Guest blog by Aparna Datar
Hiroshima Hiroshima’s moral grip on our consciousness extends, beyond the Hiroshima Peace Dome, straight to the heart of India’s most urgent problem. The problem of balancing urbanization, growth, floods, and droughts in the face of climate change.
In the summer of 2018 devastating floods and landslides (blamed upon climate change) ravaged western Japan. With an unusually high death toll, for a nation that is used to counting the collateral damage more in terms of economic loss, than in terms of human lives, this one left a tragic number of people dead. Floods washed away large parts of Hiroshima, Kyoto, Okayama and Ehime. I joined Prof. Moe Nakazora, an anthropologist with the University of Hiroshima on a study tour of two of the worst affected villages in the eastern part of Hiroshima. These were the villages of Hachihonmatsu and Kouchi. Both the villages are located in Higashihiroshima which had more than 2000 landslides.[i] Continue reading “Western Japan floods 2018: Hiroshima and the Summer of the Deluge”
Guest Blog by Aparna Datar
The Ayu (sweetfish, Plecoglossus altivelis) is a freshwater fish, a much loved symbol of the clearest streams of Japan. It’s remarkable come back, against the steep odds stacked against it, reflects in many ways, its own behavior of swimming against tide. Although a native of Gifu prefecture, it however grandstands as a cultural Hero in Tokyo’s astonishing and heartwarming story of people, river and yes… the Sewers! Continue reading “THE AYU’S INCREDIBLE COMEBACK IN TOKYO”
SOUTH EAST ASIA Rivers are invaluable INTERESTING QUESTION: HOW MANY DIFFERENT WAYS CAN YOU MEASURE A RIVER? “Perhaps the most important – and largely overlooked – measure of a river is its value to the economy and wellbeing of a nation, a region, and its people. Simply put, large healthy, productive rivers like the Mekong and Ayeyarwady (or Irrawaddy) are unifying geographic features that serve as economic juggernauts, essential to long term growth and in maintaining the quality of life for millions of people.”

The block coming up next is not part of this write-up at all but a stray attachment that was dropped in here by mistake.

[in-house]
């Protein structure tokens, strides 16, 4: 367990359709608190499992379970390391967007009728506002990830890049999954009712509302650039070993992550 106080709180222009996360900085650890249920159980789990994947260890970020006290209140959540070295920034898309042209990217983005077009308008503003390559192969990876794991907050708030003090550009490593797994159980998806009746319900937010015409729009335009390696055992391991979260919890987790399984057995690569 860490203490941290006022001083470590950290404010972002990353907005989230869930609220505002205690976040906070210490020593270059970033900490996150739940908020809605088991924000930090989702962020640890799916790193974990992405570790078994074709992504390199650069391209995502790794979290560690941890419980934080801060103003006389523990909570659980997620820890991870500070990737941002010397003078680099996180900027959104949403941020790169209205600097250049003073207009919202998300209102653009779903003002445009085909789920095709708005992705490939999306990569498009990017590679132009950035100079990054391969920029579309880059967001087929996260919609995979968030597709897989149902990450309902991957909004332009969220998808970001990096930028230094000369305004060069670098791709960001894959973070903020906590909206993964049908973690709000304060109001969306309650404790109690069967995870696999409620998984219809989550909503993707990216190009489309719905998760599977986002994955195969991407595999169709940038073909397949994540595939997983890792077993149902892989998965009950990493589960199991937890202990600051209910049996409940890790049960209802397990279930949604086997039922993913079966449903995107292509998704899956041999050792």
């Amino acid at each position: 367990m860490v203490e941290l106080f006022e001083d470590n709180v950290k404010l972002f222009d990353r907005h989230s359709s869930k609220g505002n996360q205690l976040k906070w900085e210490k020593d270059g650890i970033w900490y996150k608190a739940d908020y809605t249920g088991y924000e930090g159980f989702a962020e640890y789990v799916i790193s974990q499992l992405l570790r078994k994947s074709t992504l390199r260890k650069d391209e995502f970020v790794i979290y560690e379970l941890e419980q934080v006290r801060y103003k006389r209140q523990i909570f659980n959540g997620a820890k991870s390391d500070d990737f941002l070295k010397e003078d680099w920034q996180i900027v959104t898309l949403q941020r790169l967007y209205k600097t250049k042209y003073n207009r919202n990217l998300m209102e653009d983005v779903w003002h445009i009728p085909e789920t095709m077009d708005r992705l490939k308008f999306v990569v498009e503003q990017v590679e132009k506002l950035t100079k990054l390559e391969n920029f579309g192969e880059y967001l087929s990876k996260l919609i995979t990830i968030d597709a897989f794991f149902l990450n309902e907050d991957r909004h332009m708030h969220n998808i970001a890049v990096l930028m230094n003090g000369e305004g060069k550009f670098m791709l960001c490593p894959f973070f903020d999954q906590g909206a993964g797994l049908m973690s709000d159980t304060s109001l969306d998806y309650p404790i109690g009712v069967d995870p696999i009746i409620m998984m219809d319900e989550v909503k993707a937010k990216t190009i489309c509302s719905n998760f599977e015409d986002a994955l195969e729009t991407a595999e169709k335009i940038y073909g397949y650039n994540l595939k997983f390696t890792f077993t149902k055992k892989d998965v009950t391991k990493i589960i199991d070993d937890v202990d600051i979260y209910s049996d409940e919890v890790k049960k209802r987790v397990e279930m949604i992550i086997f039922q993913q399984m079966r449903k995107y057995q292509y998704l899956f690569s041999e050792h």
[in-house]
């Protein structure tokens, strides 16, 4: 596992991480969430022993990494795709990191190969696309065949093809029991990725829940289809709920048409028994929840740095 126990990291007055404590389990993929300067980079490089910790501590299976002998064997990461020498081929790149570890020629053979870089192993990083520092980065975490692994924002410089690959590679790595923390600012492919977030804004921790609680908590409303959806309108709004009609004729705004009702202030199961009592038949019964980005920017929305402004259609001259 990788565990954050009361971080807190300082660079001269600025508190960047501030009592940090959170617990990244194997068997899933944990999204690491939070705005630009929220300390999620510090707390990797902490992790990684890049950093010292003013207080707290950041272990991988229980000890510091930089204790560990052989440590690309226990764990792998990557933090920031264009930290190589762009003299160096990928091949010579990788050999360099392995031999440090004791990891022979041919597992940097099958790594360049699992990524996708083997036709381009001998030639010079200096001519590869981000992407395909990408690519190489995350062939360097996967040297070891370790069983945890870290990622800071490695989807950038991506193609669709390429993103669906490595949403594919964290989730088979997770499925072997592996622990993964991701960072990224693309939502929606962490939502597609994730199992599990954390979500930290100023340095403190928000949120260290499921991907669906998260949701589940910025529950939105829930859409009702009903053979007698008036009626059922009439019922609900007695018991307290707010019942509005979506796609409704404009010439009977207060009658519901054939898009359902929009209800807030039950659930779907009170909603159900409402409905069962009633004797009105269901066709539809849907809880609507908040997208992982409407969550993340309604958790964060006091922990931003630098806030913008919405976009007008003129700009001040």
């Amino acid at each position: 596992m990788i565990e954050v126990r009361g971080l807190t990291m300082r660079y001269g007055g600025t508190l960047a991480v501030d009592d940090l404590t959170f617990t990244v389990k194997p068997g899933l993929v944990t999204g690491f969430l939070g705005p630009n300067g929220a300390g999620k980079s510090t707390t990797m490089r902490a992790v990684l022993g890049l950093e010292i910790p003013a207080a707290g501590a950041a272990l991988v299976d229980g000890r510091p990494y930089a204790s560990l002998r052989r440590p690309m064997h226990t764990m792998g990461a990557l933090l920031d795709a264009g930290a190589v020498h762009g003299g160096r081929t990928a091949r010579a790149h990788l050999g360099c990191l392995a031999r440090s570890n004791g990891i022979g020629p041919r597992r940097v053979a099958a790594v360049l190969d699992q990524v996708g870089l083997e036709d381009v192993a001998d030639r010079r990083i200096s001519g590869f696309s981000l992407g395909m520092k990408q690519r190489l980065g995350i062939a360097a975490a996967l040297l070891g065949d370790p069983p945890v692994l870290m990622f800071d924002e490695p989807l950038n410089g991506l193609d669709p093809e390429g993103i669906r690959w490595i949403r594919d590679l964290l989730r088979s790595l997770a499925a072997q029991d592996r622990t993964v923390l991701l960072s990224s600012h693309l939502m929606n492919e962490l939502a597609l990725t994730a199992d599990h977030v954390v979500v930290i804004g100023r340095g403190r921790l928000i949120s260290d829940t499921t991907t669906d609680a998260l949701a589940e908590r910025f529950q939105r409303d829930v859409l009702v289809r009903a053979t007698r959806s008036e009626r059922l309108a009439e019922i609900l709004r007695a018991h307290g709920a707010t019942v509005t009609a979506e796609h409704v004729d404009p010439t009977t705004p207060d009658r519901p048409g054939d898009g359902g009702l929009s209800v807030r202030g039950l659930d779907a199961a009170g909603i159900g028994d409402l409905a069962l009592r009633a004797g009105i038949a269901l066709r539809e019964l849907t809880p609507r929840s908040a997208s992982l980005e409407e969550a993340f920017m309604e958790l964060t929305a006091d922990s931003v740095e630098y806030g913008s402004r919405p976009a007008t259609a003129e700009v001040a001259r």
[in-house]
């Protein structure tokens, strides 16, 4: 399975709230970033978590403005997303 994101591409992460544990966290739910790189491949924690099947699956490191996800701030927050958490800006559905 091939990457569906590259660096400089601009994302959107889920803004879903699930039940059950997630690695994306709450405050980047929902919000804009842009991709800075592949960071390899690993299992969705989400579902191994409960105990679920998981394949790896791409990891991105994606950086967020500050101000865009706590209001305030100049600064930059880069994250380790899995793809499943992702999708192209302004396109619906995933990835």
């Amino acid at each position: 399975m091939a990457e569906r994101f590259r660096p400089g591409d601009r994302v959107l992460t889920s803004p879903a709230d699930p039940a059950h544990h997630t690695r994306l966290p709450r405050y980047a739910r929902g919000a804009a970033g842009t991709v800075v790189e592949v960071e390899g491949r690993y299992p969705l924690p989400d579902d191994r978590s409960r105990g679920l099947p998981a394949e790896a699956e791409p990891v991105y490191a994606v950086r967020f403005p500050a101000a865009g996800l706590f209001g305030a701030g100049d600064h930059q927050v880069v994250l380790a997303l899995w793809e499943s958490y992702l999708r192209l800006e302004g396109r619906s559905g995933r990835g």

“These (FLOOD) benefits are valued annually at US$8-10 billion (K10.8 trillion), while floods in the Lower Mekong basin cause a much lower $60-70 million in damage every year.” “Floods and sediment are the artisans of river systems. If you lose them you are left to human-engineered solutions. That is now the only option for the US government in the Mississippi River. A $50-billion program has just been launched to rehabilitate the Mississippi delta. Conserving the natural processes that created it in the first place would have been a much more cost efficient option.” https://www.mmtimes.com/news/rivers-are-invaluable-south-east-asia.html Continue reading “ASIA-2017: Surplus power, cancelled Hydro and dam risks dominate”